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became the Methodists’ unofficial wartime headquarters, just as U Po Tun was their unofficial leader. 16 Wesley Church Mandalay had been gutted during the bombing raids of April 1942 and the Japanese requisitioned the Mission House and the Girls High School soon afterwards. The Methodists reopened a small school in Mahazayabon and they held weekly services in Saya Klaipo’s house. 17 The regular Burmese congregation was augmented from time to time by an eclectic mixture of Buddhists, ‘Burmese princes’ and

in Conflict, politics and proselytism
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by 300 per cent since 1939 and rice cost ten times more than before the war. The going rate for servants was Rs 300 per month (Rs 600 for a married man), while missionaries’ salaries had remained the same. The mission houses were dilapidated, unsanitary and riddled with white ants. It was rumoured that forty new Baptist missionaries were on their way to Burma, that their cost-of-living allowances had been increased by 75 per cent and that ABM was going to pay their income-tax bills. Life seemed very unfair. The

in Conflict, politics and proselytism
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Pe (the pompous Deputy Mayor of Kalaw) was a Privy Councillor, and a shifty nightdurwan (night-watchman) from the Mandalay Mission House had collaborated with Japanese officers in the Silver Grill Café. 5 Only welfare workers were being issued with civilian travel permits, so Firth applied to become a Red Cross Assistant. He was turned down, but assumed the bogus title of ‘Superintending Methodist Chaplain for Burma’ which did the trick. 6 At 10.30 p.m. on 4 December he boarded a train bound for Mandalay. The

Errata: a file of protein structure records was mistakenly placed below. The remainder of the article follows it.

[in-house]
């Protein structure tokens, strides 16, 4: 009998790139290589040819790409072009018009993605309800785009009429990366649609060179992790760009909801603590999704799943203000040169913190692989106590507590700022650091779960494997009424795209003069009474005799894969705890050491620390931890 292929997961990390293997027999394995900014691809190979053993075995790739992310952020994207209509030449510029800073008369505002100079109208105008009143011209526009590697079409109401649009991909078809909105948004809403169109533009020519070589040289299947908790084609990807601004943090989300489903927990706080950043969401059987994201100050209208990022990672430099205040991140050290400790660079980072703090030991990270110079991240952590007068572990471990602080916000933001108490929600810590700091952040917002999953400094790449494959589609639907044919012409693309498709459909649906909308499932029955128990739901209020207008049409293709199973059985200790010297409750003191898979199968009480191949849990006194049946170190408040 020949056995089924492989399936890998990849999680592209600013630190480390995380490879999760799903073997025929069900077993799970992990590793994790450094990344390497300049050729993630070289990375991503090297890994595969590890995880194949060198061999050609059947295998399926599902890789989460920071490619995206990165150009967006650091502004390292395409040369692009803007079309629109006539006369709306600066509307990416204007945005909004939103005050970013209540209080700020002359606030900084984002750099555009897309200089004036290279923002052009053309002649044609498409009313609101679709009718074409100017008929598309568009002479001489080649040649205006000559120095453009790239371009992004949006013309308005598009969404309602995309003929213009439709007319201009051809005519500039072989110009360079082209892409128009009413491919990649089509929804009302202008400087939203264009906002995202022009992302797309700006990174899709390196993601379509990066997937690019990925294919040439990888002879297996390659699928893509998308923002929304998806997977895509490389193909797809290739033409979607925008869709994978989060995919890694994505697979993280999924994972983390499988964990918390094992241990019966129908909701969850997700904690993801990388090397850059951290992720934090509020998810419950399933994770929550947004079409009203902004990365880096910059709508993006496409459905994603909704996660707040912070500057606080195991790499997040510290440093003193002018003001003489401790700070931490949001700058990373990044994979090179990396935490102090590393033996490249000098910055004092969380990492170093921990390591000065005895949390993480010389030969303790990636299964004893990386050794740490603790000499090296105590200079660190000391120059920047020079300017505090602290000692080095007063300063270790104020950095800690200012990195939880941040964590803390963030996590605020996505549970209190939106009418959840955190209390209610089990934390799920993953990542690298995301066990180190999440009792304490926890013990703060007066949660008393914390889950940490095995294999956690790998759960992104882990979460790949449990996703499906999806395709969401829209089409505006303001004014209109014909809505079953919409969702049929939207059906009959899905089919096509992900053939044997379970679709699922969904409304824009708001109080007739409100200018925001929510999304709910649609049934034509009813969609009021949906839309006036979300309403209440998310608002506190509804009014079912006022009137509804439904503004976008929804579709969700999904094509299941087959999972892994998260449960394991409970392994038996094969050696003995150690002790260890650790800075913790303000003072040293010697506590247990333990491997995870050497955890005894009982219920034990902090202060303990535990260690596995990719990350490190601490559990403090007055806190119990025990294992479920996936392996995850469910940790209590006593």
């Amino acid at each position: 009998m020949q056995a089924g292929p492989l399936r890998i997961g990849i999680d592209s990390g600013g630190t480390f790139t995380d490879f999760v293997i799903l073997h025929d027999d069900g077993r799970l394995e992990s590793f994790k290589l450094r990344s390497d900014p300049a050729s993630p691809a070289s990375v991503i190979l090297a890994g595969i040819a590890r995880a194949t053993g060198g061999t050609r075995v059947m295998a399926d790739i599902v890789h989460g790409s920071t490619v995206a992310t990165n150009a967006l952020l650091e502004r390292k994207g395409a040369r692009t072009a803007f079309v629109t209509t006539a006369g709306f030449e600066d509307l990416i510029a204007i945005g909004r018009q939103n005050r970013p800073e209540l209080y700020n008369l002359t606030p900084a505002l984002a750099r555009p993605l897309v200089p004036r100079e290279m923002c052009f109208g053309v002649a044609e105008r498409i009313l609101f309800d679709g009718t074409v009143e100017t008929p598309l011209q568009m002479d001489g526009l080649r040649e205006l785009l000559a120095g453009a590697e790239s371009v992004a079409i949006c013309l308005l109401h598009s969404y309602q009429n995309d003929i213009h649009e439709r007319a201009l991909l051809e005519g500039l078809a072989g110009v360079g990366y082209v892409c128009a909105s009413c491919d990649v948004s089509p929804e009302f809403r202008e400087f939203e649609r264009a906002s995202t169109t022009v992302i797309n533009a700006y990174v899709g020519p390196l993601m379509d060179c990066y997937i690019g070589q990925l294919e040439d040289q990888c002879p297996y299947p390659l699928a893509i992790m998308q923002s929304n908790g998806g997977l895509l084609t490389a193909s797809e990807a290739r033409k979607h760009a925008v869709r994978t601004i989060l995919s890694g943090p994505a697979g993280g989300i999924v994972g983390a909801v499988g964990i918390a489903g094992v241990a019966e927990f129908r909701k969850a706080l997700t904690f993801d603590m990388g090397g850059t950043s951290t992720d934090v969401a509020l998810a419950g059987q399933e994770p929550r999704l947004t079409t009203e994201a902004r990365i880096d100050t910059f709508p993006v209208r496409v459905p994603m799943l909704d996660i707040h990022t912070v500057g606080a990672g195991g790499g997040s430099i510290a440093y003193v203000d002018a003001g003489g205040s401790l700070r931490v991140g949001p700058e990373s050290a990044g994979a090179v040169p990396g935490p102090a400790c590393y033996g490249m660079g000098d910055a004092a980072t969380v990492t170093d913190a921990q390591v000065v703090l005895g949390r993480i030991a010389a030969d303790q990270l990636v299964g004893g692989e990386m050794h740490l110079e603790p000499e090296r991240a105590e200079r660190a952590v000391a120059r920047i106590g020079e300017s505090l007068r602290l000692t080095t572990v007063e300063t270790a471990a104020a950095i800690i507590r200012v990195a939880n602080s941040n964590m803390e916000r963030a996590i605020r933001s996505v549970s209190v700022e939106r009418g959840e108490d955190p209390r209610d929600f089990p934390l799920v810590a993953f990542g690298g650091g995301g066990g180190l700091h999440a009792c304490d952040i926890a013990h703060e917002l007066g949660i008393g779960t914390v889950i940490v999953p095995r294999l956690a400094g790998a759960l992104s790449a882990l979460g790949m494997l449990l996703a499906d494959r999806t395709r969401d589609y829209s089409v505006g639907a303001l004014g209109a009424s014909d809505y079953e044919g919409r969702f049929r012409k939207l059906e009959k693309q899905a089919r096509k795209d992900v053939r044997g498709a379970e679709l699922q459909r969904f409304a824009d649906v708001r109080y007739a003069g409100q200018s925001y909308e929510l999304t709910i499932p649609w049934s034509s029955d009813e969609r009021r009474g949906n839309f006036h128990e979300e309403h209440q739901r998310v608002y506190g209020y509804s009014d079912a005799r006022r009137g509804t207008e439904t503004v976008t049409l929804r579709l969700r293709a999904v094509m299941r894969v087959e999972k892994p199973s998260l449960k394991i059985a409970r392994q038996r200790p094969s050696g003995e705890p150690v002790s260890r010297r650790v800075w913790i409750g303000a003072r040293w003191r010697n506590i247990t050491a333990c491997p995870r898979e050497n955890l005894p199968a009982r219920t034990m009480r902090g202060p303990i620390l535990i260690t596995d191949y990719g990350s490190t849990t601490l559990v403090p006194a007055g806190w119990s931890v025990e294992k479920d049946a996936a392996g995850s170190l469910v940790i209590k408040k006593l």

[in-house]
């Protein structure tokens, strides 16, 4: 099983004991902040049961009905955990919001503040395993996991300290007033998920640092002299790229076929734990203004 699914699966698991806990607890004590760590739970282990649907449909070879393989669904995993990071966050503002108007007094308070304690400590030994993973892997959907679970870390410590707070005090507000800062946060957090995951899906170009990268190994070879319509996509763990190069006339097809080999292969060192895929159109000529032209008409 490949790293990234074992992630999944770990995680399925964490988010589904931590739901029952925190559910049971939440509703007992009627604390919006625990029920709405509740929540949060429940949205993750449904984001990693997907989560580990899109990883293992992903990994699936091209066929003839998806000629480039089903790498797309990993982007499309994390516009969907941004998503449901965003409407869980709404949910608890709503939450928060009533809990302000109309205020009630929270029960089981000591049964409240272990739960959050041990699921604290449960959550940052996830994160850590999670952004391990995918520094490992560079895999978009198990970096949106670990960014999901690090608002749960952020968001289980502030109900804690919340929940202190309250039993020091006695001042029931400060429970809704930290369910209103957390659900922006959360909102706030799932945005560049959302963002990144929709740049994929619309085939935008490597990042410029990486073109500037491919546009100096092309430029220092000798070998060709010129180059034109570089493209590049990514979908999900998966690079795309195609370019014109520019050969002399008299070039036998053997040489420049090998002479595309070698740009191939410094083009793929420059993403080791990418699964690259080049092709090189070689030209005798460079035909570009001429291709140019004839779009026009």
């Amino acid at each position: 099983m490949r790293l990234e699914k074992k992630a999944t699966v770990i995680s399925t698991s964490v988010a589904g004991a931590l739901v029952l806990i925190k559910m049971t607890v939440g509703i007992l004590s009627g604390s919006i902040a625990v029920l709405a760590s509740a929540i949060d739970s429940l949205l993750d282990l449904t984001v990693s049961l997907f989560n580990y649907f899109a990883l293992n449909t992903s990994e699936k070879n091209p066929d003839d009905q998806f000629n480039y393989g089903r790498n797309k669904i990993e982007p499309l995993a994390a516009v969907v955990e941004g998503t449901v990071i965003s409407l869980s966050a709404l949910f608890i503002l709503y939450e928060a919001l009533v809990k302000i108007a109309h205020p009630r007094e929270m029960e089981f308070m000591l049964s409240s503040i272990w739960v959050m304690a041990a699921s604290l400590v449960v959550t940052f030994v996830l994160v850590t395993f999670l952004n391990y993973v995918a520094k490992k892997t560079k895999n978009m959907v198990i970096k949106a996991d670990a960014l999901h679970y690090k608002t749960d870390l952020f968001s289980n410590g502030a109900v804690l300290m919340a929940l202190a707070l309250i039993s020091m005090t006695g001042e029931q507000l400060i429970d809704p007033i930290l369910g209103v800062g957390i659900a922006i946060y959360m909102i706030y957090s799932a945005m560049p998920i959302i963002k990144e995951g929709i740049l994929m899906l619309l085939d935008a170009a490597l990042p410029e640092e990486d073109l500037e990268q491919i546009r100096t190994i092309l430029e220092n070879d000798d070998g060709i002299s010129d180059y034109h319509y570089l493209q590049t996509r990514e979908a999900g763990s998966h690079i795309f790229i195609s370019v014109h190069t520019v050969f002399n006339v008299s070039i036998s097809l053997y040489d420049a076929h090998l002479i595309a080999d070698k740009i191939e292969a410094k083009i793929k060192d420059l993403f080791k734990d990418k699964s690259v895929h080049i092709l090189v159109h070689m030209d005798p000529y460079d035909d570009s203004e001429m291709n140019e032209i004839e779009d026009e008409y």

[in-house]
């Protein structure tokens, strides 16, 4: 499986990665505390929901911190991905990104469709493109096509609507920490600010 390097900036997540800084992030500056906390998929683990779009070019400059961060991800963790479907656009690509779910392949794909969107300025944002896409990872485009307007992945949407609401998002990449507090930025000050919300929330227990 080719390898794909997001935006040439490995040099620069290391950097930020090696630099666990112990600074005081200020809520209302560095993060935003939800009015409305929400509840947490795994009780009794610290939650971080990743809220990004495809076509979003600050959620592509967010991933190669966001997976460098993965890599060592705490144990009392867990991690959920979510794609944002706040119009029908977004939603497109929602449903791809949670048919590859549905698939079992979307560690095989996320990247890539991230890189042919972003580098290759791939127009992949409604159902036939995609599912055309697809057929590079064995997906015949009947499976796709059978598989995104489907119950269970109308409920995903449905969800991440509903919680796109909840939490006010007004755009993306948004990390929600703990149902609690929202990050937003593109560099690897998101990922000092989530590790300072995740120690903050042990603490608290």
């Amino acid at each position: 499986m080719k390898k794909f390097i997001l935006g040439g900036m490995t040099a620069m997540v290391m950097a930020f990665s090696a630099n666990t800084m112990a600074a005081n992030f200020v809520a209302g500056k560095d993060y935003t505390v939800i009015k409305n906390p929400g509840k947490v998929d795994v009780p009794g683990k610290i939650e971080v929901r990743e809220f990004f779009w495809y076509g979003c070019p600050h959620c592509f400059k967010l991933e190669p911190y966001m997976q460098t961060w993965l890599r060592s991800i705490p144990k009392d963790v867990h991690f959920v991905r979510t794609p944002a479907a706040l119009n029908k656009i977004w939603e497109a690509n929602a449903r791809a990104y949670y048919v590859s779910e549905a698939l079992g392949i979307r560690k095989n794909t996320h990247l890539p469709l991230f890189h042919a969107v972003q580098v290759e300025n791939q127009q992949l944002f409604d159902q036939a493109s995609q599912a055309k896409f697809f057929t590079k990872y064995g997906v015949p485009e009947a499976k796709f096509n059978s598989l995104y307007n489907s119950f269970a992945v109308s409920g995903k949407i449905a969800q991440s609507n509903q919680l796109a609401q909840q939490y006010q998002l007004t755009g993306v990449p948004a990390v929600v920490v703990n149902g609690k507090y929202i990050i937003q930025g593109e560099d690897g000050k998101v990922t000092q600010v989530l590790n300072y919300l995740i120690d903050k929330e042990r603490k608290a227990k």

in Conflict, politics and proselytism
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in the most unbroken harmony; humility, peace, and love reign there in a higher degree than the writer ever remembers to have witnessed elsewhere.’ 95 On 14 August 1863, Christian Gotthilf Weigle stood before the door of the Basel mission house and would train there for four years before departing for India on 3 October 1867. 96 Samuel Hebich also spent time in the mission house in Basel, having